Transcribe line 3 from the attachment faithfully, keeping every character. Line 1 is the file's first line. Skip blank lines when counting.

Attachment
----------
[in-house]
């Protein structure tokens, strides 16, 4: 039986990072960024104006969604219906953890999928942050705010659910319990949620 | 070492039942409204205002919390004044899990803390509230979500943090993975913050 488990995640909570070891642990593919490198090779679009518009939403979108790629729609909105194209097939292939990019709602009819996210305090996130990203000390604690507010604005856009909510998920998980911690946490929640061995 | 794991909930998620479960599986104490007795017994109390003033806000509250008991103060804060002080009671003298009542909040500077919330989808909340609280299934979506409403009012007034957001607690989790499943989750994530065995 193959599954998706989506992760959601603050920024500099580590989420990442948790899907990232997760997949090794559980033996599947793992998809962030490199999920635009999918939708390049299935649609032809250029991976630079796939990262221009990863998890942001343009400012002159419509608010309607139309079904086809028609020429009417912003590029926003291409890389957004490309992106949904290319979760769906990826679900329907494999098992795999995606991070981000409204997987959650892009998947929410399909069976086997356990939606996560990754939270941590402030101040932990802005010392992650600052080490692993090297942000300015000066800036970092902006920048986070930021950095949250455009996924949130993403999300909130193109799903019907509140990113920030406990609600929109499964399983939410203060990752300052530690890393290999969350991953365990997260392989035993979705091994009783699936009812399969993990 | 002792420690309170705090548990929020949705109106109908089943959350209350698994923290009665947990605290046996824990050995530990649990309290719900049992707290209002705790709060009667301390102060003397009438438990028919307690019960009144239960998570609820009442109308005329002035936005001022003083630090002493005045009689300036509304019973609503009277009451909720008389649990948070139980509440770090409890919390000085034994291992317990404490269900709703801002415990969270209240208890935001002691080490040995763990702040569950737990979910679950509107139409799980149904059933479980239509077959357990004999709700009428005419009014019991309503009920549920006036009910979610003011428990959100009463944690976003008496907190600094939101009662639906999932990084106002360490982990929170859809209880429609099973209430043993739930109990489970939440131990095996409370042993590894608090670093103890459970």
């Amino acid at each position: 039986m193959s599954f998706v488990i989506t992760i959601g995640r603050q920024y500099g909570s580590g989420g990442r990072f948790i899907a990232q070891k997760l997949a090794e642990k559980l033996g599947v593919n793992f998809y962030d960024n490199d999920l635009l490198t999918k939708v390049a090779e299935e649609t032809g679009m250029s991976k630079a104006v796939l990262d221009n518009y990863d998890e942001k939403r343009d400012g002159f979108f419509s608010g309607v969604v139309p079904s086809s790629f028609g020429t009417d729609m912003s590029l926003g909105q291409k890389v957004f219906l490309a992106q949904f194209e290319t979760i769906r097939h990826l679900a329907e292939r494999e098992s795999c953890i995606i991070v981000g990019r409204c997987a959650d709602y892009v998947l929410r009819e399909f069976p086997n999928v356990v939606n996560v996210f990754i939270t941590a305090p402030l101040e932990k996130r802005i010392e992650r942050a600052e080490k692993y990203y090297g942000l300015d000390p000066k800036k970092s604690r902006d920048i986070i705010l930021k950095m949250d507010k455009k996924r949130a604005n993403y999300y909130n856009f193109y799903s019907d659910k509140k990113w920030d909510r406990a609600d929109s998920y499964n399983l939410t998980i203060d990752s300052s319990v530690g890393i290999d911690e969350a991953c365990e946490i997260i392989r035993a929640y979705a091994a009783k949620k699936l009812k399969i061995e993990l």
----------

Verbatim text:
């Amino acid at each position: 039986m193959s599954f998706v488990i989506t992760i959601g995640r603050q920024y500099g909570s580590g989420g990442r990072f948790i899907a990232q070891k997760l997949a090794e642990k559980l033996g599947v593919n793992f998809y962030d960024n490199d999920l635009l490198t999918k939708v390049a090779e299935e649609t032809g679009m250029s991976k630079a104006v796939l990262d221009n518009y990863d998890e942001k939403r343009d400012g002159f979108f419509s608010g309607v969604v139309p079904s086809s790629f028609g020429t009417d729609m912003s590029l926003g909105q291409k890389v957004f219906l490309a992106q949904f194209e290319t979760i769906r097939h990826l679900a329907e292939r494999e098992s795999c953890i995606i991070v981000g990019r409204c997987a959650d709602y892009v998947l929410r009819e399909f069976p086997n999928v356990v939606n996560v996210f990754i939270t941590a305090p402030l101040e932990k996130r802005i010392e992650r942050a600052e080490k692993y990203y090297g942000l300015d000390p000066k800036k970092s604690r902006d920048i986070i705010l930021k950095m949250d507010k455009k996924r949130a604005n993403y999300y909130n856009f193109y799903s019907d659910k509140k990113w920030d909510r406990a609600d929109s998920y499964n399983l939410t998980i203060d990752s300052s319990v530690g890393i290999d911690e969350a991953c365990e946490i997260i392989r035993a929640y979705a091994a009783k949620k699936l009812k399969i061995e993990l």